Short story collections are slightly frustrating. Just when you're interested by a story, it ends. I read some of the voices as somewhat inauthentic, but there are some masterful moments here. Mostly easy to read.
Maybe I am just no longer in the mood for short stories, because I think these are well written, but I had a hard time connecting with them.
I enjoyed dipping into these short stories. A lovely book.
This book is a very ugly shade of beige, the only story that remotely stood out to me was the Laminex and Mirrors and Seventy-Two Derwents, and *GASP* they were two short stories that feature a remotely likable female character. This is very Australian fiction, reading it felt like you're swallowing sand, and very very White. And as a bisexual Asian American, I am fucking disappointed.If you're looking for good representation, please look elsewhere. There's a gay man in Ashes, but external and i [...]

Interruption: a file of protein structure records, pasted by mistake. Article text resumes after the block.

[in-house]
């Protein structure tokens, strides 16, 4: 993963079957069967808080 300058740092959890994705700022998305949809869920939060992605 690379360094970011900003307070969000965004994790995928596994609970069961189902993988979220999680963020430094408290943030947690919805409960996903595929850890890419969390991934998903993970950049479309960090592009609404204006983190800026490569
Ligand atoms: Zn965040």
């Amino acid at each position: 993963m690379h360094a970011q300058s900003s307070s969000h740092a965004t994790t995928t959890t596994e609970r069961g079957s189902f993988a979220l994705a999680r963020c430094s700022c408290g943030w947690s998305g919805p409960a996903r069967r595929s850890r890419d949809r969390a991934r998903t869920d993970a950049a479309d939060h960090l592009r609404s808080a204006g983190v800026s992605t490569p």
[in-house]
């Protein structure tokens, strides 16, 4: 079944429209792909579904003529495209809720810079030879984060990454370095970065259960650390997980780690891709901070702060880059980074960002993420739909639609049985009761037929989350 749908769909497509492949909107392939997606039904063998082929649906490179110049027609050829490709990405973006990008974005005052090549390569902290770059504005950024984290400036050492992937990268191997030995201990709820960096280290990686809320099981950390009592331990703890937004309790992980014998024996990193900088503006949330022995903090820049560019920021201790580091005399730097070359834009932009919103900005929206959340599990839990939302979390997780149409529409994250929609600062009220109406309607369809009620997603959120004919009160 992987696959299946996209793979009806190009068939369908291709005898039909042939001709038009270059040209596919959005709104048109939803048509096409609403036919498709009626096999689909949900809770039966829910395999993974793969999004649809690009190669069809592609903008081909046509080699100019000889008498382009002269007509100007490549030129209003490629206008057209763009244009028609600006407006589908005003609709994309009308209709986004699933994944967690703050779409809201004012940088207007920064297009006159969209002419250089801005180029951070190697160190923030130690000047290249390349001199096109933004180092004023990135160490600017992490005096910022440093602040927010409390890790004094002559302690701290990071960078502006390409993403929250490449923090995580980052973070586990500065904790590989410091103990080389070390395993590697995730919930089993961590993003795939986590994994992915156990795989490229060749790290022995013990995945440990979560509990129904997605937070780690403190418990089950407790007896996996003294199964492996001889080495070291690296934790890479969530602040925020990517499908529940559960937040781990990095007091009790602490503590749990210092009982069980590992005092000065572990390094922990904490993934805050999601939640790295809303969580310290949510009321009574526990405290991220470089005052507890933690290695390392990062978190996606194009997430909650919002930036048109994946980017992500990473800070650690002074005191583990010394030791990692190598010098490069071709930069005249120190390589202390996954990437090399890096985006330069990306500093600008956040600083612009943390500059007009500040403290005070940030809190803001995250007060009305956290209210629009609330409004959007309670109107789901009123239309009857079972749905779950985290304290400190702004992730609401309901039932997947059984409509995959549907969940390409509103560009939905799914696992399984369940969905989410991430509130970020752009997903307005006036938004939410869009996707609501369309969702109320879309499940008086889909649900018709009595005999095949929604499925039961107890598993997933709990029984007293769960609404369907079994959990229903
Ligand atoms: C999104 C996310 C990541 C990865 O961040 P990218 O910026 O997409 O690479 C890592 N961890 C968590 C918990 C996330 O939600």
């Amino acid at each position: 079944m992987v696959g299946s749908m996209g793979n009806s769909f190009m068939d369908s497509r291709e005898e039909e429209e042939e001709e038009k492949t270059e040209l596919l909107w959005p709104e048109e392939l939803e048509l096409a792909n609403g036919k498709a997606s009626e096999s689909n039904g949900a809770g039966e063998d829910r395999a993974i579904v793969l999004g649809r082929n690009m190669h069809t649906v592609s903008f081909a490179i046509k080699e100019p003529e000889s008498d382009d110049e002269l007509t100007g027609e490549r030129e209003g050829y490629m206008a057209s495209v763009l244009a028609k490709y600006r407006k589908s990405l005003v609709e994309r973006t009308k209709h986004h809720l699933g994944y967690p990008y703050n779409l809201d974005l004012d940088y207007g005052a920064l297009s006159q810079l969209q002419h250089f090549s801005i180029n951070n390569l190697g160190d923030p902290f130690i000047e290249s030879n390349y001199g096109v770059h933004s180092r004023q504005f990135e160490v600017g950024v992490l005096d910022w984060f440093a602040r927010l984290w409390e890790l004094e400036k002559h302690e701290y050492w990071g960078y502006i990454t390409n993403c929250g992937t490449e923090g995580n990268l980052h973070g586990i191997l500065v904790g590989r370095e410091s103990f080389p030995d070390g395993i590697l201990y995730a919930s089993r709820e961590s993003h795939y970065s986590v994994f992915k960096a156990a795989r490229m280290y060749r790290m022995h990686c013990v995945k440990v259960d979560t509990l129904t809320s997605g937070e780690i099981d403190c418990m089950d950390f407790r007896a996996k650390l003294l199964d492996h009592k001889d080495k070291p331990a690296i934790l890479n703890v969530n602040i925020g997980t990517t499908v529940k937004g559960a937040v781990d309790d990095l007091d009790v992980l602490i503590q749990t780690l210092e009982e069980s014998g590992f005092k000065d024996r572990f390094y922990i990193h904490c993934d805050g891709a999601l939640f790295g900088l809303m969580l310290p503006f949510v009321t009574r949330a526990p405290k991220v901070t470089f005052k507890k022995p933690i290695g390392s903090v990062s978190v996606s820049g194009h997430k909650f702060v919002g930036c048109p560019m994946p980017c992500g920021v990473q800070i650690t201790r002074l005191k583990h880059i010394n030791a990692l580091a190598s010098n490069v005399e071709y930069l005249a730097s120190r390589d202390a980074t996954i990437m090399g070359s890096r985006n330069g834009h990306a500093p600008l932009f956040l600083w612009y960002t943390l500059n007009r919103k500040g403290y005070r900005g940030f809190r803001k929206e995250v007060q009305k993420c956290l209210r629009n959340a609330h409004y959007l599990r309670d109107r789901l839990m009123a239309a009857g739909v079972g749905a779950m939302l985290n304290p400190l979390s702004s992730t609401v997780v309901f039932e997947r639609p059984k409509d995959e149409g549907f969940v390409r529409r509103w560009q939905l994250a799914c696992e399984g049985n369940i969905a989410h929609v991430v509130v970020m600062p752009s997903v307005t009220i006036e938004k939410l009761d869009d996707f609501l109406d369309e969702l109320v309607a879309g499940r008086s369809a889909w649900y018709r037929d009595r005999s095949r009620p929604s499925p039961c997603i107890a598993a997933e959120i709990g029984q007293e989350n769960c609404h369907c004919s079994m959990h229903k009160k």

"Cross-country" was a stand-out in this otherwise underwhelming, repetitive and often bland effort. Has a careful eye for domestic detail (often to no real effect); the most creative moment comes with an experimentation with a single second person narrative which, unfortunately, achieves absolutely nothing.Almost every tale ends on what is presumably intended to be an ambiguous, 'isn't life complex?' note, sometimes to hilariously unrealistic effect.Kennedy set herself a high bar here - to demon [...]
*3.5*Such a hit or miss collection of short stories. They ranged from being brilliant and captivating (cross country, cake, seventy-two derwents) to just plain dull and seemingly with little purpose or impact (sleepers, little plastic shipwreck), with the rest just passing as plain mediocre.Overall, most of these stories were easy to read and somewhat enjoyable, I just wished that all were up to the standard of the stand out stories within this collection.
Poignant is the word for it. It's not the Hollywood-blockbuster drama of people somewhere far away, it's the significant moments of everyday people's lives. The kind of stories you might find in the lady standing in front on you in line at the supermarket, or that guy sitting at the far end of the bus. It's the extraordinary in the ordinary.
An engaging series of stories with gritty undertones. The last story, 'Seventy-Two Derwents', reminds me of Sofie Laguna's novel, 'The Eye of the Sheep'. Cumulatively, the collection of short stories are quite depressing.